Cole Hamels claimed on revocable waivers

35 Comments

From Ken Rosenthal:

As we noted recently, it’s never a good idea to get worked up over waivers or even waiver claims in August. The practical effect of this is, if the Phillies do want to trade Hamels, they have to deal with the claiming team. Given that the Phillies were asking an arm and a leg for Hamels in July — and rightfully so — it’s highly unlikely one team, bidding against no one else, is going to offer the kind of package the Phillies need to let Hamels go. He’ll almost certainly be pulled back and no deal made. No harm, no foul.

The question I have — and I’ll note that, no, it’s not a terribly important question, just one that popped into my head — is whether the Phillies actually thought one of the better pitchers in baseball would clear waivers, thereby allowing them to deal with any team they wanted? If they didn’t, why bother, for the reasons stated above. If they did think that, well, we’ll just say that we hope they didn’t think that.

The Cubs played under protest after Joe Maddon disputed an ‘illegal’ pitching motion

Joe Maddon
AP Images
1 Comment

The Cubs found themselves in a disadvantageous position toward the end of their 5-2 loss to the Nationals on Saturday. Down by three in the ninth, they were finally looking to gain some ground against closer Sean Doolittle after wearying themselves against Stephen Strasburg for the first eight innings of the game. Instead, the game ended under protest when Cubs skipper Joe Maddon took umbrage with Doolittle’s delivery:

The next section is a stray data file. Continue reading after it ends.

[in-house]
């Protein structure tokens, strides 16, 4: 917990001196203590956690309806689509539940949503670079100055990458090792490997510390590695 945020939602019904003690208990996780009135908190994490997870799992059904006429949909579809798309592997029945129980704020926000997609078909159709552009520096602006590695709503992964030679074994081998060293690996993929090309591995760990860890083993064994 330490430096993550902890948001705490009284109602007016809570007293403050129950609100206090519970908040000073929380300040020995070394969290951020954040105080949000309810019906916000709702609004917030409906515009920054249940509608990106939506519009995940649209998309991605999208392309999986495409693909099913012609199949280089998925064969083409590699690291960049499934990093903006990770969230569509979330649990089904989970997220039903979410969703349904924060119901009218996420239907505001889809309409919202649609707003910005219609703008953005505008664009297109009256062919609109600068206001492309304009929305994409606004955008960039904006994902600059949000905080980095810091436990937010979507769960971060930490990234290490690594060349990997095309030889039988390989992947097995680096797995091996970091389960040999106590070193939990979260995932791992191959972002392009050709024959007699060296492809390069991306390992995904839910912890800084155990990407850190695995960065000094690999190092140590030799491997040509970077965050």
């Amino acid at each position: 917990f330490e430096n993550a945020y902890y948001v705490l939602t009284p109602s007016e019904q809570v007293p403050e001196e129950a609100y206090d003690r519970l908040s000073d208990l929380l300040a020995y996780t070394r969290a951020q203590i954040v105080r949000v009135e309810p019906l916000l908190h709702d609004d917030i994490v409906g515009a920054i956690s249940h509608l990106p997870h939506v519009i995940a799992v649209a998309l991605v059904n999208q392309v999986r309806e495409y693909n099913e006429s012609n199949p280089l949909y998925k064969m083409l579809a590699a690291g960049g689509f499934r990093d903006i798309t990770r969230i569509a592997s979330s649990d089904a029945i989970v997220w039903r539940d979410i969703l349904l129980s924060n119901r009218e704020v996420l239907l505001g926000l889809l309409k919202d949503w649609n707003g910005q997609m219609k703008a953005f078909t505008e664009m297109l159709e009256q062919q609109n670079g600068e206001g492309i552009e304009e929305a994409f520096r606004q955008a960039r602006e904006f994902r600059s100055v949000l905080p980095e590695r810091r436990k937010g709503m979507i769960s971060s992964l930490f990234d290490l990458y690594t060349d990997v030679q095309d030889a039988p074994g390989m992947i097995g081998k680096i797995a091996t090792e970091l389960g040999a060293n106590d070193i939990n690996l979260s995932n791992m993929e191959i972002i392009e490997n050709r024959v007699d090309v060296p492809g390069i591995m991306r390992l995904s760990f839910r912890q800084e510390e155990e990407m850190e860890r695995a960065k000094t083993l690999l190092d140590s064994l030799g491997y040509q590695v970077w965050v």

The issue appeared to stem from the motion Doolittle made with his left foot, a kind of “toe-tapping” gesture that Maddon believed had previously been made illegal. The official rules state that a pitcher may not take a second step toward home plate during his delivery, a stipulation that had previously been violated by Cubs’ pitcher Carl Edwards Jr.:

Comparing the two motions, however, one would be hard-pressed to characterize Doolittle’s tapping motion as a full step toward the plate. Maddon clearly didn’t see it that way, and emerged from the dugout to dispute the pitcher’s delivery twice. Following Doolittle’s first-pitch strike to Albert Almora, the manager informed home-plate umpire Sam Holbrook that the Cubs would play the remainder of the game under protest.

An official decision has not yet been announced regarding the illegality of the delivery and the validity of the Cubs’ protest. According to league rules, “the game will not be replayed unless it is also determined that the violation adversely affected the protesting team’s chances of winning.”

During the inning in question, however, the umpiring crew allowed Doolittle to continue his delivery. He helped secure the Nationals’ 5-2 win after inducing a groundout from Almora, striking out Kyle Schwarber, and getting a game-ending pop-out from Kris Bryant.

After the game, both Holbrook and Doolittle took issue with Maddon’s protest.

“In that moment, he’s not trying to do anything other than rattle me,” Doolittle told reporters. “And it was kind of tired. I don’t know, sometimes he has to remind people how smart he is and how much he pays attention to the game. So he put his stamp on it, for sure.”

Holbrook, meanwhile, said Doolittle did “absolutely nothing illegal at all.”